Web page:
House intel oversight panel takes first steps, carefully

A new House panel established to beef up oversight of the classified intelligence budget has been providing input on Congress’s first appropriations bill, the Iraq supplemental budget that comes to the House floor today. But so far, reviews are mixed as to whether it is a fix that can sufficiently address longstanding concerns over congressional oversight of the spy agencies.

A key issue at stake is whether the authorizers on the Intelligence Committee will have a greater say in how money for the spy agencies is spent. That power traditionally has been concentrated in the Appropriations Defense Subcommittee.

The Select Intelligence Oversight Panel, created in January, is part of the House Appropriations Committee and includes 10 appropriators on the 13-member subcommittee. The Intelligence Committee provides three more members: Intelligence Chairman Silvestre Reyes (D-Texas), ranking member Pete Hoekstra (R-Mich.) and Rush Holt (D-N.J.). Chaired by Holt, the new panel’s goal is to improve coordination between the authorizers on the Intelligence Committee and the appropriators who write the checks for the spy agencies.

Under standard practice, the intelligence panels write the authorization bills to provide the blueprint for the appropriators, just as other committees do. To keep the intelligence budget secret, however, its components are truncated into classified “black accounts” channeled primarily through the defense spending bill. Most of the 16 intelligence agencies are in the Department of Defense.

The intelligence budget remains classified to this day, but it is estimated to total about $45 billion.

In effect, this system gave defense appropriators disproportionate sway over the intelligence budget even though they had far fewer staff and resources on hand. And some intelligence committee members in both chambers have also complained that appropriators have sometimes either ignored their guidelines or added questionable earmarks of their own.

The new oversight panel tries to harmonize the process by bringing more intelligence committee members and staff into the budget-writing process. The panel makes recommendations to the appropriators and coordinates the information flow, as well as hearings and markups, between the two sides. But it still leaves the appropriators with the final say.

“I’m surprised by how much progress we’ve made in the last six weeks,” said Holt. “I had planned not to talk about it at all for several months, just to wait until it got going, but we have been involved in the appropriations work.”

Holt noted that the presence of top appropriators on the panel, including Appropriations Chairman David Obey (D-Wis.) and Defense Subcommittee Chairman John Murtha (D-Pa.), was a deliberate move by Speaker Nancy Pelosi (D-Calif.) to give it clout. “That has helped us get the work done, and there’s been a lot of cross-talk between committees as a result,” he added.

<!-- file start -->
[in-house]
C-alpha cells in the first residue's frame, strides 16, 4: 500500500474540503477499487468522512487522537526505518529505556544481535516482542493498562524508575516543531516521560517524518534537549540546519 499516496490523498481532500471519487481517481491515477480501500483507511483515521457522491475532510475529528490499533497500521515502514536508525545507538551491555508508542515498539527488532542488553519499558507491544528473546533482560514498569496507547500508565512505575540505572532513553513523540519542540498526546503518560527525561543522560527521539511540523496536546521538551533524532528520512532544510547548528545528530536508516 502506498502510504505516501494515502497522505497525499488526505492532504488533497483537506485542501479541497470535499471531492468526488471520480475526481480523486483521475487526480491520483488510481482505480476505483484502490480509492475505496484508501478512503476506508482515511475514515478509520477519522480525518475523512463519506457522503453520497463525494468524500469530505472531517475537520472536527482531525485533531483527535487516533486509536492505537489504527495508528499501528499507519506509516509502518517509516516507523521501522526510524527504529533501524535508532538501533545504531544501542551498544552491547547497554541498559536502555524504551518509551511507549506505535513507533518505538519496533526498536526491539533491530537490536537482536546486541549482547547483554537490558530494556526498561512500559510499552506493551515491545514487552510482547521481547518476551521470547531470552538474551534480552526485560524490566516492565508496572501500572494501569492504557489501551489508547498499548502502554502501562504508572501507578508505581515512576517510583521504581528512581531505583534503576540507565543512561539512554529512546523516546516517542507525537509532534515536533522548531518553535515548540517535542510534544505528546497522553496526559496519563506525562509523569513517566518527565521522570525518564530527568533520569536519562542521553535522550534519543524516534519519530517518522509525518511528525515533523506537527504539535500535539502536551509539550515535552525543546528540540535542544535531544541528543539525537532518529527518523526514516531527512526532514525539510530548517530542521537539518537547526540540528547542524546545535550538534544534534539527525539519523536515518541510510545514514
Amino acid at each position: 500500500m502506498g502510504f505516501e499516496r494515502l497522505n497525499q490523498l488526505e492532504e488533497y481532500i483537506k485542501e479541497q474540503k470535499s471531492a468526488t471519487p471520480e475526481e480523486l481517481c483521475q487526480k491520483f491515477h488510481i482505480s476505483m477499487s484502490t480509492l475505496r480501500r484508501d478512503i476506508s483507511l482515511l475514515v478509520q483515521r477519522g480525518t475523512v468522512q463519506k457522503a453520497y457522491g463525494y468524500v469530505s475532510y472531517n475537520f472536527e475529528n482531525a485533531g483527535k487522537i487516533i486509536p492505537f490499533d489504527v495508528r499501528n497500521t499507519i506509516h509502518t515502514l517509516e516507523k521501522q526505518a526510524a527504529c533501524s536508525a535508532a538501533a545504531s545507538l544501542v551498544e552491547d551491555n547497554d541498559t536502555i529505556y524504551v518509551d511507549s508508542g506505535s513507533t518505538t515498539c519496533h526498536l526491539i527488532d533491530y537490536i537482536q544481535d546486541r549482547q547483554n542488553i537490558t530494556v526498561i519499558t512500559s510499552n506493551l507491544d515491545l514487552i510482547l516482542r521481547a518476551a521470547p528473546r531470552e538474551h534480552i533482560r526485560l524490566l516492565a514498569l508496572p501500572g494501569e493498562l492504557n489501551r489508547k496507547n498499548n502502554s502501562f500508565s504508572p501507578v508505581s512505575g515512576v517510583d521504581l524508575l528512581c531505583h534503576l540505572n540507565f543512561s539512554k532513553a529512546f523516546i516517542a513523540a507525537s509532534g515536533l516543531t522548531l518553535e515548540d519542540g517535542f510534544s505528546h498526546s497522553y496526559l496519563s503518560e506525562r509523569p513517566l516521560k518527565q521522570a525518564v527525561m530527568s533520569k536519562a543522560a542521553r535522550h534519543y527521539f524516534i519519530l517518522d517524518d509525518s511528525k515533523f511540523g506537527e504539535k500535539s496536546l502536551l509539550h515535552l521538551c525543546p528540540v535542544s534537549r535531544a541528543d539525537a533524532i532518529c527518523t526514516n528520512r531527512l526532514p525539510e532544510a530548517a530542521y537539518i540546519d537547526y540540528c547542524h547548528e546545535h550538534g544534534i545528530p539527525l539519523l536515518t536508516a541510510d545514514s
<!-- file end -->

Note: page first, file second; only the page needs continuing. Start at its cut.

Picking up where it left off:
But other members strike a more skeptical tone. Rep. Ray LaHood (R-Ill.), an appropriator and former member of the House Intelligence Committee, praised Holt for his efforts but considers the panel itself “just another layer of bureaucracy.”

“I voted against it because I didn’t think it was a great idea,” LaHood said. “I didn’t see a problem with the old approach. But the [GOP] leadership asked me to serve, since I used to sit on the Intelligence Committee, so I did.”

LaHood added that the panel has been “worthwhile” for those members unfamiliar with the intelligence budget, but said that “attendance overall hasn’t been that great.”

Others offer a more positive take. “The new panel doesn’t represent a perfect solution, but it has brought more Intelligence Committee members and staff into the loop on the budget,” a House Democratic aide said. 

“In the past, for example, someone from the NSA could give testimony to the Intelligence panel that differed from what he told the appropriators,” the aide added. “But now, because there’s more back-and-forth between authorizers and appropriators, there’s more pressure to keep a consistent story. That’s a productive development.”

The issue of congressional intelligence reform got attention in 2004 by way of the 9/11 Commission Report, which blasted the state of oversight as “dysfunctional.” The Commission made several recommendations to strengthen the intelligence committees, but the effort in Congress largely faltered amid strong opposition by appropriators and other lawmakers.

9/11 Commissioner and former Indiana Rep. Tim Roemer (D) called the new panel a “work in progress,” but a good first step.

“Doing something different is better than doing nothing at all, which is what the last Congress did,” he said, alluding to the fact that neither chamber passed an intelligence authorization bill in 2006 or made headway on oversight reform.

Said Roemer: “Our intelligence agencies have a larger budget and are doing more clandestine operations than ever before — so if we don’t have more robust oversight and checks and balances, we are begging for future catastrophes.

“Some members of the intelligence community are still gaming the system, going around the intelligence committees and reporting just to a select few appropriators,” he added. “This way, we get more people involved and tie the authorizers more closely to the power of the purse. It’s not a whole solution, but it’s a step in the right direction.”

Another Democratic aide said that the new Democratic majority could have opted to strengthen the Intelligence Committee itself rather than create a new panel. He added that he wasn’t sure whether the new panel adds “any meaningful levers.”